There are moments when “Respect,” an uneven, prosaic but affecting new movie starring Jennifer Hudson as a young Aretha Franklin, comes close to pinpointing something true and revealing about its subject’s art.
That may sound like faint praise, but it’s closer than many musician biopics get. Watch enough and their cliches start to sound like greatest hits: the troubled childhood marked by flashes of genius; the record deals and album cover montages; the marriages torn asunder by addiction, abuse and the ravages of fame. The music becomes a soundtrack at best and an afterthought at worst, something to paper over the gaps between traumas and milestones.
“Respect,” glossily produced, skillfully performed and notably developed by Franklin herself before her death in 2018, doesn’t entirely avoid these traps. But as directed by Liesl Tommy (“Queen Sugar,” “The Walking Dead”), making a solid feature debut, it rarely stumbles right into them. The script, by playwright and TV writer Tracey Scott Wilson, may be a thinner, more flattering account than this year’s unauthorized miniseries “Genius: Aretha,” but it also makes a virtue of some of its conventions, investing well-worn notes with fresh reserves of emotion. That’s fitting, insofar as part of Franklin’s brilliance lay in her ability to riff on well-loved standards; her 1972 gospel album, “Amazing Grace,” the production of which draws the story to a close, is a transcendent example. The song that gives the movie its title is another.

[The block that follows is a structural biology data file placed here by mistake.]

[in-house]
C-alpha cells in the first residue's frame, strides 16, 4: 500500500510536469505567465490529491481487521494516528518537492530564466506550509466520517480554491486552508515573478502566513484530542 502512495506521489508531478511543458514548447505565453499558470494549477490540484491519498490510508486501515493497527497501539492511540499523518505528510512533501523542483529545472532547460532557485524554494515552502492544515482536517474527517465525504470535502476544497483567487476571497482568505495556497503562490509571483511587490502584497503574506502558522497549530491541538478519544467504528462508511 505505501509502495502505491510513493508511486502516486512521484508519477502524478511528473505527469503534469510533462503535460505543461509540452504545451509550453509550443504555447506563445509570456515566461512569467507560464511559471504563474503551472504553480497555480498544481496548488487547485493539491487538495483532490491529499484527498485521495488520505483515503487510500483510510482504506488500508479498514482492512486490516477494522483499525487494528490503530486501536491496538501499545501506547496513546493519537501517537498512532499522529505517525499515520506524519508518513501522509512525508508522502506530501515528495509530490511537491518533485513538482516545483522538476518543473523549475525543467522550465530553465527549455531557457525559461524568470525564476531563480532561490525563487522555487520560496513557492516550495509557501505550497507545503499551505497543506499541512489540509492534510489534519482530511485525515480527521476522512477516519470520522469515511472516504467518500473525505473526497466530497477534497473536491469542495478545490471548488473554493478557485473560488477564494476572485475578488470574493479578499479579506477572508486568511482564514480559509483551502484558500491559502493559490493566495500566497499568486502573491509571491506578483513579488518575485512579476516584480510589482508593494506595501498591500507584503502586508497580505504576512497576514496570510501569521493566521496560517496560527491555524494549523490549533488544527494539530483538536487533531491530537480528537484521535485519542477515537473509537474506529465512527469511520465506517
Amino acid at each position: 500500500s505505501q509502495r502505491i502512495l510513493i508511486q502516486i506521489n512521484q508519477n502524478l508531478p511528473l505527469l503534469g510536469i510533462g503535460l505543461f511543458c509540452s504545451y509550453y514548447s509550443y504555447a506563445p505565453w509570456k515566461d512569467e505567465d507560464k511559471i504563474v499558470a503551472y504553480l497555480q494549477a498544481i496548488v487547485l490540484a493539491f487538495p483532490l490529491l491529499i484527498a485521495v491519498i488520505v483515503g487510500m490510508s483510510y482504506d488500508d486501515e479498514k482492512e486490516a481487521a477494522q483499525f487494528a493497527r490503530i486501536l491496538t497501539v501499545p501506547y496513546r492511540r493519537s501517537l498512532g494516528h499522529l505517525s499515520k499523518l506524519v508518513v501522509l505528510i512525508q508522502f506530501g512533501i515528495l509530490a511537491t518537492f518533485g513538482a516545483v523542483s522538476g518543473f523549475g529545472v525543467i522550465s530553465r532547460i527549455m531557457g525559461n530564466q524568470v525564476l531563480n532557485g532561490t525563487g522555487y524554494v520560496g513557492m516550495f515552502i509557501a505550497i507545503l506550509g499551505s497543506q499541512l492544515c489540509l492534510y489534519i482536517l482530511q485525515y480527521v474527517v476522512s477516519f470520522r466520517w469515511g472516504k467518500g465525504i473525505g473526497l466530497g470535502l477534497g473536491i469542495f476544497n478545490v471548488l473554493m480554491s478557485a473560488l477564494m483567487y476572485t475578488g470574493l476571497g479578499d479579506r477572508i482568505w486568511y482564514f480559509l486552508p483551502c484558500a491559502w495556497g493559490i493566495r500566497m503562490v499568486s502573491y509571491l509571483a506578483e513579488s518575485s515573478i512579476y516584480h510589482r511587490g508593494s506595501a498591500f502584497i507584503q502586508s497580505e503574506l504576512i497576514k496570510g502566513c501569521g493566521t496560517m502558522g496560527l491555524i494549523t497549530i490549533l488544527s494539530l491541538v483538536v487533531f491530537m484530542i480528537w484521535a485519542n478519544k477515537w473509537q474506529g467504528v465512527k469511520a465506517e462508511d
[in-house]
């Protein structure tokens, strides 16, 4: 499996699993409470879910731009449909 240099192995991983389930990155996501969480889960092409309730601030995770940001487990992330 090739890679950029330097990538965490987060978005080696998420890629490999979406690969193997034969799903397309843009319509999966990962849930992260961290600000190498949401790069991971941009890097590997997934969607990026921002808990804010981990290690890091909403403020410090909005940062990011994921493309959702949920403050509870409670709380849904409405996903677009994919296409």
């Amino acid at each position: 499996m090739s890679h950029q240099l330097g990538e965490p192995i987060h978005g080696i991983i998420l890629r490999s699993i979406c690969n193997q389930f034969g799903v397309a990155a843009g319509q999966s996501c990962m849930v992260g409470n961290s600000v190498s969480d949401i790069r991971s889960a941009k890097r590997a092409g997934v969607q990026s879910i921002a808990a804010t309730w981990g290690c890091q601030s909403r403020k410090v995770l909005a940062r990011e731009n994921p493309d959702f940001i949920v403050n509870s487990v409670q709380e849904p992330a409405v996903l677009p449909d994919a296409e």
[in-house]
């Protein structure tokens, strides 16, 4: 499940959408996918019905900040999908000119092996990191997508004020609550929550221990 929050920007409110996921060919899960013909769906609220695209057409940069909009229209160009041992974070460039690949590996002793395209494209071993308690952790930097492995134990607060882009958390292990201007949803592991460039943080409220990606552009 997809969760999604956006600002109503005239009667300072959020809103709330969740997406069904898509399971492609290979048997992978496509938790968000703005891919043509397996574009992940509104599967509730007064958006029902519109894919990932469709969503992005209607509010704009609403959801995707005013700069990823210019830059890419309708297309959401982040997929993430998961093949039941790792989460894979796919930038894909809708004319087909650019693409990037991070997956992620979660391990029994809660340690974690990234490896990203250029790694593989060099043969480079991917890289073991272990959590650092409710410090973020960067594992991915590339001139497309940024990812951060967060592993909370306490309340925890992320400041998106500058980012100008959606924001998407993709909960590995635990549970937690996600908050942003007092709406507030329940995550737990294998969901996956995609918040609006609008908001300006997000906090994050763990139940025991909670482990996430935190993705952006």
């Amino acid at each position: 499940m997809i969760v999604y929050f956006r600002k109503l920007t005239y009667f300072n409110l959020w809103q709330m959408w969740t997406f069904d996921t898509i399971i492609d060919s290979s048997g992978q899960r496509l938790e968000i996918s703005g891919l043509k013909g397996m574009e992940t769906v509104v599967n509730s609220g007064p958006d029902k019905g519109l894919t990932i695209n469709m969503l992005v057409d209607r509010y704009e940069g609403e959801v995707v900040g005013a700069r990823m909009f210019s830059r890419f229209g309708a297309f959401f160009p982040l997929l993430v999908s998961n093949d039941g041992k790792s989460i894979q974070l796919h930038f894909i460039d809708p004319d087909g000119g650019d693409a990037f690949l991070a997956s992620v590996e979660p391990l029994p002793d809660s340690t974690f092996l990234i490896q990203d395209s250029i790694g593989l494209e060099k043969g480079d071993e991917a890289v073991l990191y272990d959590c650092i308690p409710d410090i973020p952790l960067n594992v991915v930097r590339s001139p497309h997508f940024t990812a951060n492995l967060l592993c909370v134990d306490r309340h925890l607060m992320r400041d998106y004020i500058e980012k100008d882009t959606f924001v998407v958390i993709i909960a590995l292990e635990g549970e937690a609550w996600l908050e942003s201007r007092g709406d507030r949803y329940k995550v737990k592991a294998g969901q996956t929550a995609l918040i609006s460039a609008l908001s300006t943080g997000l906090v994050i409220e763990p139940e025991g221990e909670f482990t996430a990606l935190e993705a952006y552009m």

“That’s Otis Redding’s song,” someone protests in the early stages of Aretha’s soon-to-be-definitive reworking. (“Otis who?” comes the eventual rejoinder.) The unveiling of that 1967 all-timer provides a rousing mid-movie payoff that Hudson, whom Franklin personally selected for the role, tears into with unsurprising aplomb. But in some ways, the songwriting scene that precedes it is even more enjoyable: Aretha is up late with her sisters, Carolyn (Hailey Kilgore) and Erma (Saycon Sengbloh), teasing out the beats and flourishes that will make this version so memorable, including the infectious chorus of “Ree, Ree, Ree, Ree” — a Ree-petition derived from Aretha’s childhood nickname.
“Respect” is less than persuasive as an addiction drama and vague in its sense of Franklin as a political figure, some nods to her performance at Dr. King’s funeral and her support for Angela Davis aside. But there’s an admirable discretion in the way Tommy and Wilson handle certain other aspects of their heroine’s trauma: Rather than rubbing the camera in her experiences of physical and sexual abuse, they reveal those experiences in increments, using staccato flashbacks that suggest the return of repressed memories — or, as they’re referred to here, her “demons.”
“Respect” is fine, fitfully rousing, even respectable. And sometimes, it’s something more.